Catholics face daunting questions in report’s wake



August 16, 2018 - 10:40 AM

It is as advertised.
The statewide grand jury report on sexual abuse by Pennsylvania clergy in six Catholic dioceses over decades is both sweeping and sickening.
It is bound to lead to change. In law. And, hopefully, in hearts.
It’s also bound to raise questions. Some, concrete and specific, about the grand jury process, and balancing rights of victims and those accused of abuse.
Some, more universal and ethereal, about church teachings and faith, perhaps even about the nature of sin.
The report, released Tuesday, is described by state Attorney General Josh Shapiro as the most comprehensive of its kind ever produced in the United States.
A nearly two-year investigation found 301 “predator priests,” accounts of more than 1,000 child victims, and cover-ups by bishops and others who knew of the crimes because each diocese kept “secret archives.”
Graphic examples of rapes and other abuses offered by Shapiro during a nearly hour-long news conference in Harrisburg are all too familiar after years of similar findings in other states and countries — but they are no less nauseating:
A 17-year-old boy in the Diocese of Pittsburgh forced to stand naked on a bed in a rectory and pose for photos as the crucified Christ for a group of priests and their collection of child pornography.
A 7-year-old boy repeatedly raped by a Diocese of Allentown priest, raped so violently that the boy’s spine was damaged. He later became addicted to painkillers, overdosed, and died. His mother told the grand jury that the church “never admitted to anything.”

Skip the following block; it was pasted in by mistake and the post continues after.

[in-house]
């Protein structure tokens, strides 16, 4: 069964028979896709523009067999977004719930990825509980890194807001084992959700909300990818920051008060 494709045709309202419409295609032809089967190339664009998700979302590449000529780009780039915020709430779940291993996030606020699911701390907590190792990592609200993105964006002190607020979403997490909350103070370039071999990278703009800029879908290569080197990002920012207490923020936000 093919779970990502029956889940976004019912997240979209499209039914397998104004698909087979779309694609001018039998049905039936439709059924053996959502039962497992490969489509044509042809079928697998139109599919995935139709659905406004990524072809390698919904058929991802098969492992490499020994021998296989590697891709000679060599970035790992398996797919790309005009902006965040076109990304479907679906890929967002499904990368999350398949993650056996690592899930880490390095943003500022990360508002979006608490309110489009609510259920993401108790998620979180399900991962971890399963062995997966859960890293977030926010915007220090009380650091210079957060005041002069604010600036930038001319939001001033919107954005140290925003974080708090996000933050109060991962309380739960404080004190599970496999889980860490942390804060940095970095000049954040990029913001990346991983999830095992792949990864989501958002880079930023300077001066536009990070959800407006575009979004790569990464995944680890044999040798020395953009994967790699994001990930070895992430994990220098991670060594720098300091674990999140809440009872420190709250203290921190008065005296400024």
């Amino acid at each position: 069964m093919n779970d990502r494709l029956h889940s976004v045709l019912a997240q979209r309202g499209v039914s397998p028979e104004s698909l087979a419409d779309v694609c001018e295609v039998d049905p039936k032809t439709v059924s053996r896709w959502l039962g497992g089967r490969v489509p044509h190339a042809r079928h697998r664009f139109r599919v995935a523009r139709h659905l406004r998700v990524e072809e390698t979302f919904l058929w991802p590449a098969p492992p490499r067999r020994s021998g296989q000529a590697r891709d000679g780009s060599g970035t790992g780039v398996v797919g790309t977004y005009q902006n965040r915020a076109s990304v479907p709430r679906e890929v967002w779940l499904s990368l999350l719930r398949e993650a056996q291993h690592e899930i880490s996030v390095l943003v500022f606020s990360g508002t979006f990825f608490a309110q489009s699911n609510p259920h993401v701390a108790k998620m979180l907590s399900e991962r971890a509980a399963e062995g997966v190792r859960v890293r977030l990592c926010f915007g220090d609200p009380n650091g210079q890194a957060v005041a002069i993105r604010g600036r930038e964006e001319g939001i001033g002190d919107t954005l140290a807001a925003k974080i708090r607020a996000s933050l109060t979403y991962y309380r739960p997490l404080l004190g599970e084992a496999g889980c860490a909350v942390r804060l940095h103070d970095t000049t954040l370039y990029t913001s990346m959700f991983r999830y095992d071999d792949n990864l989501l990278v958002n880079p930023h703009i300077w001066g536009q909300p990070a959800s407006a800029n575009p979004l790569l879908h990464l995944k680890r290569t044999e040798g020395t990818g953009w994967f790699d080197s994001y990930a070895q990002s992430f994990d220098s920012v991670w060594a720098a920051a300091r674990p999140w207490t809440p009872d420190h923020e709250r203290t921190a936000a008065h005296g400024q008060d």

Shapiro said the abuse scarred each of the six dioceses — Allentown, Erie, Greensburg, Harrisburg, Pittsburgh, Scranton, — and that the church “protected the institution at all costs,” sometimes paying victims for silence.
What do reports such as these, reports that just keep coming, do to Catholics?
Do they drive down church attendance? Affect contributions to parishes, to Catholic causes and charities? Do they force questions of trust and faith in Catholicism itself?
And how does the church respond?
After the 2005 Philadelphia grand jury report on sexual abuse and cover-up, the archdiocese responded through legal counsel with a 69-page document.
It, of course, included “deepest apology for the harm caused by the behavior of a limited number of the thousands of dedicated priests who have faithfully served.” It said, “The archdiocese prays that those victimized by sexual abuse seek out and obtain assistance to heal the wounds of this inexcusable offense.”
But it also labeled that ‘05 report as “a sensationalized, unfair, and inaccurate portrayal of the archdiocese’s response to child sex abuse claims.”
Will we see the same sort of response now?
Or will church leaders accept a challenge set down by Shapiro to actively push for grand jury-recommended changes in law?
The church, for example, could support abolishing statutes of limitations for sexually abusing children. The church could tell its lobbyists and insurers that it’s finally ready to put the interests of victims first.
It also could start a climb back to credibility by signaling it no longer will shuffle abusive priests from place to place. It could support a tougher abuse-reporting law that says anyone with reasonable cause to believe an abuser is likely to abuse again has an obligation to report that person.
And speaking of obligation, I’m struck by the fact that the new report was released on the eve of a holy day of obligation. Aug. 15 is the Feast of the Assumption of the Blessed Virgin Mary, a day honoring Catholic teaching that the mother of Jesus was taken, body and soul, into heaven at the end of her earthly life.
I was reminded, while at Mass last weekend, that failure to attend Mass on a holy day of obligation is a mortal sin. That’s a sin the church calls a “sin of grave matter,” one “committed with full knowledge of the sinner,” that can lead to damnation, i.e. the eternal fires of hell.
There seems to be some imbalance here. I can think of worse sins. Sins that really merit damnation.


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